If one cannot enjoy reading a book over and over again, there is no use in reading it at all.
“Be the change that you wish to see in the world.”
― Mahatma Gandhi
“…a purpose of human life, no matter who is controlling it, is to love whoever is around to be loved”
– Kurt Vonnegut- Cat’s Cradle
“Because in spite of everything I still believe that people are really good at heart.”
After reading the Dragon Heir, I did some research and found a blog post from Cinda Williams Chima, author. Be sure to check it out, seeing as she responds to my, and many other readers’, dismay at the loss of a specific character.
In response to her post, I would respond with this:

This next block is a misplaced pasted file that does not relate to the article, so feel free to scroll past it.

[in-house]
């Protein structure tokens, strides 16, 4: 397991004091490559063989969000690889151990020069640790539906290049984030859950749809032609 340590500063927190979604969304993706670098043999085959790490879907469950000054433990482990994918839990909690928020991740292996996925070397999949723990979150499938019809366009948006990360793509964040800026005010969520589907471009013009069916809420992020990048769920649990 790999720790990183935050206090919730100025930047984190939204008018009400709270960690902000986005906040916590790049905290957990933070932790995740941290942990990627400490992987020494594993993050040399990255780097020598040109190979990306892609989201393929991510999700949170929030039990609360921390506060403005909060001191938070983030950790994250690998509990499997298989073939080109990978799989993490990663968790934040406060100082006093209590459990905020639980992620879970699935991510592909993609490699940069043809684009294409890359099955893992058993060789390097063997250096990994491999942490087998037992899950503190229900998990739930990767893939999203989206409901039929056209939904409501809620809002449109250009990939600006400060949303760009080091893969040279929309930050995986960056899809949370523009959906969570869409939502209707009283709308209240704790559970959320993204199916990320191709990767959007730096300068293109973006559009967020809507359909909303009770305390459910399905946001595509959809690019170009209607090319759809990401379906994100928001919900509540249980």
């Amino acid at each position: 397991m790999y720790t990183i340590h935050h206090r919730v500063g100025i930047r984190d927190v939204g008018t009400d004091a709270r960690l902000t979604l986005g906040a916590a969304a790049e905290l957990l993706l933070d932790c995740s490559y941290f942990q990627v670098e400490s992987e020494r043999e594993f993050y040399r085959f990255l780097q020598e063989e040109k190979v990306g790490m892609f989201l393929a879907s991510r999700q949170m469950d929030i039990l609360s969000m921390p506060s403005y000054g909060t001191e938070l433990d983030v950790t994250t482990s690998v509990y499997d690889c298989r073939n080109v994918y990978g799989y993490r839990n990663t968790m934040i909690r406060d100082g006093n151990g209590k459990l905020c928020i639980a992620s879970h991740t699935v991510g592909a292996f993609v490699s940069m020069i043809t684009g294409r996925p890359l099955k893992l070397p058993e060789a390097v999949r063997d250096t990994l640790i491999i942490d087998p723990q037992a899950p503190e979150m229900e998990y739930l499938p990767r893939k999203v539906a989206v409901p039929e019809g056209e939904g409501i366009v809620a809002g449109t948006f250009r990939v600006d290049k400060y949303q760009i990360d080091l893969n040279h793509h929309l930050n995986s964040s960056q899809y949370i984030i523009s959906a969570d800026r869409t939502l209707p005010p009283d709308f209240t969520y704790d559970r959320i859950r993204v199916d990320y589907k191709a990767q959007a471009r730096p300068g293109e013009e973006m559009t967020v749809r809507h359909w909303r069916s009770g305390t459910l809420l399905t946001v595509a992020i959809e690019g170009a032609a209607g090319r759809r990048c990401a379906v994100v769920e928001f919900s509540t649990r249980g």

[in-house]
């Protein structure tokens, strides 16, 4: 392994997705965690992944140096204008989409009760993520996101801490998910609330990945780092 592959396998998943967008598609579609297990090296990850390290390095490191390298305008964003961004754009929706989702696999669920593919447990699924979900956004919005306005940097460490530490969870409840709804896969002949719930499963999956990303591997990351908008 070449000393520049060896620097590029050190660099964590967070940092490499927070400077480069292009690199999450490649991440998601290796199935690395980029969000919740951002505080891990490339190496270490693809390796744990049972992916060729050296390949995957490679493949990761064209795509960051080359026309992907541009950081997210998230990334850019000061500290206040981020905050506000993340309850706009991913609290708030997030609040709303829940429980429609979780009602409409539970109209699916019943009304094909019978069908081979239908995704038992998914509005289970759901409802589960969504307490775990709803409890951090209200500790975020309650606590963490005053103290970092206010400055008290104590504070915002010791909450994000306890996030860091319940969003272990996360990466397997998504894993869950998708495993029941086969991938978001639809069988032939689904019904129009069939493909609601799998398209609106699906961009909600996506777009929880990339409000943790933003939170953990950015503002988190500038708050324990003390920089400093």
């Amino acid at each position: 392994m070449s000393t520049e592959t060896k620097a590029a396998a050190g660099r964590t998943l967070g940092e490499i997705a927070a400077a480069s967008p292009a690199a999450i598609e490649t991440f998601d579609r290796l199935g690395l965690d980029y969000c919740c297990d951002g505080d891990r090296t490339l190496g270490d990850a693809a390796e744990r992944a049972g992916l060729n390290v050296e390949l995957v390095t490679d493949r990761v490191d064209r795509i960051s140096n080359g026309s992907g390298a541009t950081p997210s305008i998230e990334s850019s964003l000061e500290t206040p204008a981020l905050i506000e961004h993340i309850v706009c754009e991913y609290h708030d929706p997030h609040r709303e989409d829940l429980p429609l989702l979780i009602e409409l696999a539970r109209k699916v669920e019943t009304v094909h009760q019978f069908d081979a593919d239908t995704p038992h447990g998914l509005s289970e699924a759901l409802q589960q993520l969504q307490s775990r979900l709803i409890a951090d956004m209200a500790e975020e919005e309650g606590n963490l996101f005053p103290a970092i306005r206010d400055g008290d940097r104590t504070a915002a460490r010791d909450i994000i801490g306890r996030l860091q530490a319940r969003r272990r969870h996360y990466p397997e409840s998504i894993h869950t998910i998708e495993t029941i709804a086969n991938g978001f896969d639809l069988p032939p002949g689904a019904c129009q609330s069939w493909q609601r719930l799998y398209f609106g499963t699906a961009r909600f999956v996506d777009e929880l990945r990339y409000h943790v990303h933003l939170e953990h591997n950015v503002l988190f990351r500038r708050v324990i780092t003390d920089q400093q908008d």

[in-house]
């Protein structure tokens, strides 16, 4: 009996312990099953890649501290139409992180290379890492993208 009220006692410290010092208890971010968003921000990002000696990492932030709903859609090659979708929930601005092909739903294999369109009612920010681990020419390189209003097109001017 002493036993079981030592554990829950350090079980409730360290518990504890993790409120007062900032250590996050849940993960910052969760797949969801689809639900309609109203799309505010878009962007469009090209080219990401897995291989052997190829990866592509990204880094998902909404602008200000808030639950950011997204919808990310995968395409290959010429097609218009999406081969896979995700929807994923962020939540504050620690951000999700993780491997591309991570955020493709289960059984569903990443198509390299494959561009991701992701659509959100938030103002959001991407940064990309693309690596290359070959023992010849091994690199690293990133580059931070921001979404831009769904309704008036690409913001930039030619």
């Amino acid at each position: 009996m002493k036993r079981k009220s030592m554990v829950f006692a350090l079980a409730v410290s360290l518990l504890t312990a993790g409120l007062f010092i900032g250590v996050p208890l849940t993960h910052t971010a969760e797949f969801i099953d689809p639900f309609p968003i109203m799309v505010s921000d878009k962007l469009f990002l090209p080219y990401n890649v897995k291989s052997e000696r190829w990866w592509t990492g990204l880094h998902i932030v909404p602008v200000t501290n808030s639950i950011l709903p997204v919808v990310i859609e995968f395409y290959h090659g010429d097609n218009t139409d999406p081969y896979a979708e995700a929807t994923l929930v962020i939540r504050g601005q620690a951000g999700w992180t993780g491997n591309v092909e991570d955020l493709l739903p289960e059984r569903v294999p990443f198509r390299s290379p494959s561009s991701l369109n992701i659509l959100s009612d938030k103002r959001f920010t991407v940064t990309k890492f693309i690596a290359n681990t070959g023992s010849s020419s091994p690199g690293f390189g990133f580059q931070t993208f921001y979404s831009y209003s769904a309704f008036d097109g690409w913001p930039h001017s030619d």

I disagree with your rationale for two reasons. One, Jason Haley did not die a hero. There was very little focus on his death at all, and it didn’t really seem to change the flow of the battle. He had no reconciliation with any of the characters, and there were many unspoken things that really needed to be said, like to Alicia and Seph. He basically died like another casualty of war, without any honor. The second reason is that you need to choose the right characters to be killed. You mentioned George R. R. Martin, who, of course, is the master of killing off people. But some of those deaths are necessary, but they are so because the character has nothing to live for and is falling apart. For example, in Game of Thrones, Ned Stark is falling apart and going insane. So, though he was a likable character, he had to be killed, even though he played a major role in the book. Jason, however, was not like that. He was just reaching his point of significant character development. So, altogether, I completely disagree with your rationale, and would say that Jason Haley’s death was unwarranted, and a poor strategy for the story.